Coronavirus Guidelines for Parishes and People of Diocese of Saginaw (Update)

From Bishop Robert Gruss To the People of God of the Diocese of Saginaw,

Wednesday evening, Governor Gretchen Whitmer addressed Michigan residents where she and Chief Medical Executive Dr. Joneigh Khaldun pronounced that Michigan should avoid large gatherings like assemblies in schools, concerts, or other events in order to prevent the possible spread of coronavirus.

Many dioceses across the United States and in other countries have issued specific policies to safeguard against what has now been determined a pandemic.

In light of the continued progression of the COVID-19 (Coronavirus) outbreak and this significant public concern, I would ask that the following precautionary measures be implemented in our parishes until further notice to help prevent the transmission of any virus.

For Parishes:

  1. Urge individuals with flu-like symptoms of any kind to remain home in order to avoid the spread of their illnesses.  In this situation, it is important to note that an individual does not commit any sin by avoiding Mass to protect others from potential spread of illness. All who are unable to attend Mass are invited to view the weekly Cathedral livestream Sundays at 10 a.m. on the diocesan website:
  2. Urge everyone to practice good hygiene, washing their hands frequently, use of hand sanitizers, and avoid putting hands to the face. This would also include those distributing Holy Communion.
  3. For those who attend Mass, parishes should refrain from the common practice of holding hands during the Our Father.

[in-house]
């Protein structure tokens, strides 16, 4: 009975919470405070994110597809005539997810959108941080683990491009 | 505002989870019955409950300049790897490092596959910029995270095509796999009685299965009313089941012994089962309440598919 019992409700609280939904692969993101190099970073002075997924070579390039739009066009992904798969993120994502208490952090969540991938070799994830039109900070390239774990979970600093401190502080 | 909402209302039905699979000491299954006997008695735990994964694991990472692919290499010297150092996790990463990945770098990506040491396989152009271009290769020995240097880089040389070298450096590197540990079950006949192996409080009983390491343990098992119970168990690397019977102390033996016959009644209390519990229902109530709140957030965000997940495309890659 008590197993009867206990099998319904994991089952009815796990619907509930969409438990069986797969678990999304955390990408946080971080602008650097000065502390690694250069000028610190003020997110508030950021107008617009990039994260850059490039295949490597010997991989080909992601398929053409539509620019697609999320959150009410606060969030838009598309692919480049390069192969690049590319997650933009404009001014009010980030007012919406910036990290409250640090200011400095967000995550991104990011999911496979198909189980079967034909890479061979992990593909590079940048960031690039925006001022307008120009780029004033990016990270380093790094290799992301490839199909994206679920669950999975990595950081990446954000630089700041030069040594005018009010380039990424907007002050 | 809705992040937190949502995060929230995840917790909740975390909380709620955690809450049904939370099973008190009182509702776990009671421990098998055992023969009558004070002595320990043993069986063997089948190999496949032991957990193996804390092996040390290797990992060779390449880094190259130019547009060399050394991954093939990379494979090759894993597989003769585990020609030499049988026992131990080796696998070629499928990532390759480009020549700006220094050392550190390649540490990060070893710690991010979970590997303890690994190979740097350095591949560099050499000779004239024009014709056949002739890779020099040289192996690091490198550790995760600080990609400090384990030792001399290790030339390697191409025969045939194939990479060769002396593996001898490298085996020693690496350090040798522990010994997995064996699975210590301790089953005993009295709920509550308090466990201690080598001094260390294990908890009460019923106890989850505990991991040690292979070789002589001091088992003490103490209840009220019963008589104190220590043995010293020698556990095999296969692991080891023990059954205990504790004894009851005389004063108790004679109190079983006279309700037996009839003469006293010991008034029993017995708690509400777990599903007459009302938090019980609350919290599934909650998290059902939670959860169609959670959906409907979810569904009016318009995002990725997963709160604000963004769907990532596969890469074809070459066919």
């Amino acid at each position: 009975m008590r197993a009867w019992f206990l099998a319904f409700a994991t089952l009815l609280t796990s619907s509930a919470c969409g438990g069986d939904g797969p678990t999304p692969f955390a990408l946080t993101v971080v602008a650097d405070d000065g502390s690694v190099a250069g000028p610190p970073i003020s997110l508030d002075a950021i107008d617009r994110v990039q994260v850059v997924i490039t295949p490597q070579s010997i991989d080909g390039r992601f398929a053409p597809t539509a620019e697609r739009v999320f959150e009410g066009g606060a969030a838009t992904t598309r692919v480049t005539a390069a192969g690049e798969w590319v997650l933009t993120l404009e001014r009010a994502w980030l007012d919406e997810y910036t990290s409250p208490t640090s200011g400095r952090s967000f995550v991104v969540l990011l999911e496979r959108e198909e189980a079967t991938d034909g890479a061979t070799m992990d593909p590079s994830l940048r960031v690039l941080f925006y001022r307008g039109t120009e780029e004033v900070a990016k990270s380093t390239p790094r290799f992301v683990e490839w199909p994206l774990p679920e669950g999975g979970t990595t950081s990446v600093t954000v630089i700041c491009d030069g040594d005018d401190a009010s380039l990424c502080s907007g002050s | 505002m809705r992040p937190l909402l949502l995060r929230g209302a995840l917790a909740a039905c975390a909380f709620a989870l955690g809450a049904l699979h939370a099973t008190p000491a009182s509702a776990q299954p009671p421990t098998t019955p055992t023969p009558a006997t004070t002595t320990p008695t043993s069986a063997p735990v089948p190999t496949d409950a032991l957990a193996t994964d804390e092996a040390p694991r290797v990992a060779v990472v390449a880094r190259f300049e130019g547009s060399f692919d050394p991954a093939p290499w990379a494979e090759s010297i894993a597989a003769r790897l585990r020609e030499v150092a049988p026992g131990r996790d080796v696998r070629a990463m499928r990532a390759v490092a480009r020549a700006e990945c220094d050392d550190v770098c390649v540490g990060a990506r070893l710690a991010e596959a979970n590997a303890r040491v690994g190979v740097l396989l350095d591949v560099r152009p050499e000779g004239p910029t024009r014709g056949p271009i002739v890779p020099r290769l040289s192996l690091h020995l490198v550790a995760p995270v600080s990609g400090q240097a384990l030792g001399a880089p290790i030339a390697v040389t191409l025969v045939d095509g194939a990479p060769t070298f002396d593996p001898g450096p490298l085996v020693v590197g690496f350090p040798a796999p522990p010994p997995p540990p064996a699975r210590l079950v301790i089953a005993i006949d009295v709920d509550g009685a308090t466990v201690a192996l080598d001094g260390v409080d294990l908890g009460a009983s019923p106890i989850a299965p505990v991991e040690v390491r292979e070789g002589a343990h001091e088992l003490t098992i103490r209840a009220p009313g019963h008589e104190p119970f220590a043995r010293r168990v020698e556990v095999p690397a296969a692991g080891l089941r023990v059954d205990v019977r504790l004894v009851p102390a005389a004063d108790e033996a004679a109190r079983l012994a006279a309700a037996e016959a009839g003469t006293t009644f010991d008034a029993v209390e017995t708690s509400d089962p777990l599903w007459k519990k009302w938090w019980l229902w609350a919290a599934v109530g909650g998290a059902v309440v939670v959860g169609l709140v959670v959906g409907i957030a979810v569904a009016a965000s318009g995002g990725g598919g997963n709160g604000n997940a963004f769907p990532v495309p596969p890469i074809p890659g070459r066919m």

4. Refrain from shaking hands during the Sign of Peace. Use some other gesture without physical contact.
  5. It is recommended that all holy water fonts be emptied and cleaned.
  6. It is recommended that parishes suspend offering the Holy Eucharist under both species. In other words, out of great caution, suspend offering parishioners the Precious Blood of Jesus. It may also be helpful to remind parishioners that the Consecrated Host is the full Body, Blood, Soul and Divinity of Christ, meaning an individual does not need to receive from the Cup in order to receive full Communion with Christ.
  7. It is recommended that communion be received in the hand rather than on the tongue, however that would still remain at the discretion of the Communicant.
  8. Finally, while we continue to remain vigilant of this situation, please include in your prayers
    • Those who are suffering from the current outbreak of disease, and for those who have died from this disease in recent weeks.
    • Those who provide care to others – those in health care, in homes caring for those who are infirm or dying, for child care providers, for all emergency workers, to name a few. 
    • Priests who assist the sick and dying, that we may extend the love of Christ to those in need. 

Feel free to create your own prayers to be included in the Universal Prayer.

We will continue to monitor the situation and provide further updates and changes as needed.

With assurances of my prayers for all of you, may you experience,

Peace and joy in Christ,

Bishop Gruss Signature

Most Rev. Robert D. Gruss
Bishop of Saginaw

(text below originally published in March 9 letter from Bishop Gruss

Spiritual Communion

This is also an opportune time to speak about the beauty of Spiritual Communion.  Spiritual Communion is an ancient practice in the Catholic Church which remains relevant, not solely for those concerned about contagious disease, but for all individuals who, due to their unique circumstances, are not able to receive Holy Communion, yet desire the Lord in the Eucharist. 

The Catholic Church teaches of the rich benefit of “Spiritual Communion.” St. Thomas Aquinas(1225- 1274) wrote that there are two ways to receive Holy Communion.  The preeminent way is to receive the consecrated Host and/or Precious Blood of Our Lord during the Sacrifice of the Mass.

St. Thomas Aquinas referred also to spiritual reception of the Blessed Sacrament, “by which one receives the effect of this sacrament, whereby a man is spiritually united with Christ through faith and charity.”  St. Thomas Aquinas wrote, “the effect of the sacrament can be secured by every person if he receives it [i.e. Holy Communion] in desire, though not in reality.”